private investment trust Commissioner Paul Atkins gave a speech on Wednesday, June 8 before the Semiconductor Industry Association Leadership Luncheon in San Francisco. In it, he gave a couple of sobering insights into the current thought processes at the SEC – even if the views that he expressed were his own. And it sounds like Dr. Atkins recommends a corporate diet of low-carb stock options picked from a scrawny, patched-together market, instead of ones with estimated values raised in a calculator.
He offered praise for the FASB’s independence, but there’s heavy irony in his note that, since Sarbanes-Oxley, the relationship between the SEC and the FASB has changed, in particular that “the SEC now has more responsibility over the FASB, especially how the FASB funds itself. I have focused on increasing the transparency of FASB’s budget and processes and its overall accountability.”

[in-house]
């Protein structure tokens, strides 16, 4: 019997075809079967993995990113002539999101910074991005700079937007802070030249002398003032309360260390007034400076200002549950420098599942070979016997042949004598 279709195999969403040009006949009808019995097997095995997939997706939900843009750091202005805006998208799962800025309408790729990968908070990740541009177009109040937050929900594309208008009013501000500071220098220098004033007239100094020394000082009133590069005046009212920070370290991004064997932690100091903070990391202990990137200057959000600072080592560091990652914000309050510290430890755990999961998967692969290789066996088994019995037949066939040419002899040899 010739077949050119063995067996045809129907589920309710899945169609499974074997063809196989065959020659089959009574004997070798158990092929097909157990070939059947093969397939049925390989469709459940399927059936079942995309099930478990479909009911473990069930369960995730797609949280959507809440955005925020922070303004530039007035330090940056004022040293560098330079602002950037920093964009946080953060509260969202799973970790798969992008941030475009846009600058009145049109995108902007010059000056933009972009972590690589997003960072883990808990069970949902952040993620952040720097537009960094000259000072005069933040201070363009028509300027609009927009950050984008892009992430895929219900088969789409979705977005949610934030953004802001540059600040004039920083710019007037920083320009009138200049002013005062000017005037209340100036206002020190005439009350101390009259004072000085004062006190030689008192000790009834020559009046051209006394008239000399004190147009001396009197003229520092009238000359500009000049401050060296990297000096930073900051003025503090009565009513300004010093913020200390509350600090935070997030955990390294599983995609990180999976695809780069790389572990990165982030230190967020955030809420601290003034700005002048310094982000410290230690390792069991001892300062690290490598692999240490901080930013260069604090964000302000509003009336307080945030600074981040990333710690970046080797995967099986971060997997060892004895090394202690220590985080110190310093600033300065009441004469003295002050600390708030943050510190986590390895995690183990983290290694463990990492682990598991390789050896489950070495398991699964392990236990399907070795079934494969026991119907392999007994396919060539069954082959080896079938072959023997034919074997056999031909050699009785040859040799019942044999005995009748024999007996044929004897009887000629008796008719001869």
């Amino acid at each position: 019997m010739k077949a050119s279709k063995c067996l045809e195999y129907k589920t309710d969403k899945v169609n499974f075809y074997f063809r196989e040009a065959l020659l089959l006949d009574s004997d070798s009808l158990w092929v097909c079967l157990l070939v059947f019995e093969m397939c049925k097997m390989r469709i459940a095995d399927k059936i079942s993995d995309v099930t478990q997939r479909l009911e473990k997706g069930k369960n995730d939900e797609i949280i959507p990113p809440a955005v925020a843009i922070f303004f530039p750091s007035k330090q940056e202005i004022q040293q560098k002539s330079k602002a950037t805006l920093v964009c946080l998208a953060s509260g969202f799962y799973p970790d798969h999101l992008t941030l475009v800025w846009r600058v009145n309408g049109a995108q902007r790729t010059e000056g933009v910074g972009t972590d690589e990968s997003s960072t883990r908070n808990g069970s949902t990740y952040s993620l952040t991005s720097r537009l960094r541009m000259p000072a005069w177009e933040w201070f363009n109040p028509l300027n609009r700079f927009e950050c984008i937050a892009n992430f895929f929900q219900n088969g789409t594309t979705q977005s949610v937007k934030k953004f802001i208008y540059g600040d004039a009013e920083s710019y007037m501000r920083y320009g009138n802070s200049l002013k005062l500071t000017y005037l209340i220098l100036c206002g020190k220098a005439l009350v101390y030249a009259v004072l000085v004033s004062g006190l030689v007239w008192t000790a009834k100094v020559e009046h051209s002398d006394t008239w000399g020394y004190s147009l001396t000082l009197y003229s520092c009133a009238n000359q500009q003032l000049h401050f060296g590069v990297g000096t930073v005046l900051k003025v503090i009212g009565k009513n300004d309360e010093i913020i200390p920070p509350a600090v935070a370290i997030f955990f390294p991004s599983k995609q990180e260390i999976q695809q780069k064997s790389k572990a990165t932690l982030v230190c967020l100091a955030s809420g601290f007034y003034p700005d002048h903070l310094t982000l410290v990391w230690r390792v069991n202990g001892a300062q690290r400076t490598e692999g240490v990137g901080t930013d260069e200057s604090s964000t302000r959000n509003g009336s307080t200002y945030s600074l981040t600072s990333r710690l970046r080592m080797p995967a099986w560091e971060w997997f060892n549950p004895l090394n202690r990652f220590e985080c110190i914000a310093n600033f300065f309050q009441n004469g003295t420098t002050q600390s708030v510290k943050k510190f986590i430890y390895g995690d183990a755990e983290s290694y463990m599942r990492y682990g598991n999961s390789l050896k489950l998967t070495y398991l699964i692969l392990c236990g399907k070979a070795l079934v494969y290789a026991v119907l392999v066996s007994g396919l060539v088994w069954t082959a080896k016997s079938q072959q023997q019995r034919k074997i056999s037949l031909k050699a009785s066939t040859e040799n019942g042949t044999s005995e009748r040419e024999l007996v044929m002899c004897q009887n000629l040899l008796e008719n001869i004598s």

Maybe that’s not a change for the better when it comes to setting standards for stock option accounting, it would seem.
Atkins went on to point out that “I have not met many people, either inside or outside the Commission, who are truly confident the FASB Standard 123-R models, Lattice or Black-Scholes, provide good estimates of employee stock option value, especially for options distributed in a broad-based plan. That has been and continues to be a concern for me, particularly if these estimations are material and can be subject to management of the assumptions and outcome.”
Well, given that he was speaking at an SIA function, it’s not hard to meet many people “outside the Commission” who are truly confident that the FASB standard-endorsed models will provide good estimates of option value. But he hasn’t met many “inside the Commission” who believe it’s workable?
Maybe he hasn’t read the analysis done by the SEC’s own Office of …